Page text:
Brain training for testers

"So, can you tell us what you do in your spare time to further your career as a tester?"

"Well, I play games with my kids, and do the puzzles page in the newspaper."

Cue puzzled look from interviewer. While it's a bit of a flippant answer, I do honestly believe that those activities help keep my testing skills sharp - let me break down the different sorts of puzzles/games and explain how I think they help:

1) Sudoku (and other logic puzzles)

The basic idea here is to take a small set of rules, apply them to a given scenario and see what conclusions you can reach. Substitute "Functional Spec" for "small set of rules" and I think you can see where I'm going with this one. In particular the logic grid puzzles that have wordy clues ("Bob's cat, which is not the Siamese, arrived at the vet 2 hours before the grey cat, which does not live with Claire") are great practice at deciphering the factual content of Acceptance Criteria, as well as making connections between them to work out how the whole system should fit together (and to spot any contradictions).

2) Crossword puzzles

I'm mainly thinking cryptic clues here (e.g. "Type of testing that results in fail count: N (10)"), which often require the ability to interpret the same phrase in a number of ways, very useful when inspecting requirements documents, trying to spot potential ambiguities before they even enter the coding phase.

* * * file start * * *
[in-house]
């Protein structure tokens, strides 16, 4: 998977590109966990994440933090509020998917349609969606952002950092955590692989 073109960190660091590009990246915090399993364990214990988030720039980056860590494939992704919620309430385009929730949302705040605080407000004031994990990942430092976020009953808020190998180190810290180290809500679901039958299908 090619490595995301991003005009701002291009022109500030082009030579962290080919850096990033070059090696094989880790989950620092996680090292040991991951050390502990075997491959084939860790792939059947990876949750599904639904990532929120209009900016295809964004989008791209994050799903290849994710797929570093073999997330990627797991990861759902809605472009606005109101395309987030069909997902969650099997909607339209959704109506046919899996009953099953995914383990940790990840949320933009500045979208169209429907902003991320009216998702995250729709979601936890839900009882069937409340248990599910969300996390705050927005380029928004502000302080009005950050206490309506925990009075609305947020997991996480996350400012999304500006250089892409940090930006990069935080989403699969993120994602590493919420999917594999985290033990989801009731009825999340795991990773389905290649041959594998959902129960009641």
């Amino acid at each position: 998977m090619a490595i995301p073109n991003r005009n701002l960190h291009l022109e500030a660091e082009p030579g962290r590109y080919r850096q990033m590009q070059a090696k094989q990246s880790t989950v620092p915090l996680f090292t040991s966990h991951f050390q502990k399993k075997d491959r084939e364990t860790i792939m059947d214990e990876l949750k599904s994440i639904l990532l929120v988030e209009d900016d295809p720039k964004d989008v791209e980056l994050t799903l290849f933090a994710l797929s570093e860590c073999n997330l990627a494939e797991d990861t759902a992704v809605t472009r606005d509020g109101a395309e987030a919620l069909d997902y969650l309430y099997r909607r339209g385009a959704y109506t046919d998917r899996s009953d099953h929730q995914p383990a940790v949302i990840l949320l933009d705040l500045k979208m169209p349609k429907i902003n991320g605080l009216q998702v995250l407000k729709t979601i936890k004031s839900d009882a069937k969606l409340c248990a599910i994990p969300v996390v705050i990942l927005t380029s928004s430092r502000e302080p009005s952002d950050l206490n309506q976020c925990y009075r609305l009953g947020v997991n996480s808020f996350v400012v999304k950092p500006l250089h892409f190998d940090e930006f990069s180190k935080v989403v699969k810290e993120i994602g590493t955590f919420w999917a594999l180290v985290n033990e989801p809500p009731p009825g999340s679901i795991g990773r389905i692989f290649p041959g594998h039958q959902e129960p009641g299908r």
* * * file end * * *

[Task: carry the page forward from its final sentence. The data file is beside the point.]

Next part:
3) Spot the difference / Kim's game / autostereograms

There are a few places where these skills can come in handy - spot the difference is a good way of gamifying the testing of a page layout against a creative design. Kim's game is effectively regression testing - how often have you had that feeling "I know something here isn't the same as it used to be, but I can't quite put my finger on it"? And you'll be surprised how quickly you can compare two blocks of text by putting them side by side and treating them like an autostereogram (or "Magic Eye" picture). For those of you that have trouble resolving those, using two adjacent tabs in a browser/notepad and flicking between them has roughly the same effect, and it's much quicker than reading both in tandem.

4) Two (or more) player games (from tic tac toe all the way through to chess)

In most cases the best way to win at a multiplayer game is to anticipate your opponent, so it pays to learn to think like they do. That's a lot like adopting a persona for testing, putting yourself in someone else's shoes. Playing against younger children is also good training for interacting with developers (well, you have to let them win some times).

So if you see me playing Exploding Kittens with my kids, or if I have my nose buried in the excellent "Puzzle Ninja" by Alex Bellos, remember: I'm not slacking. I'm furthering my career.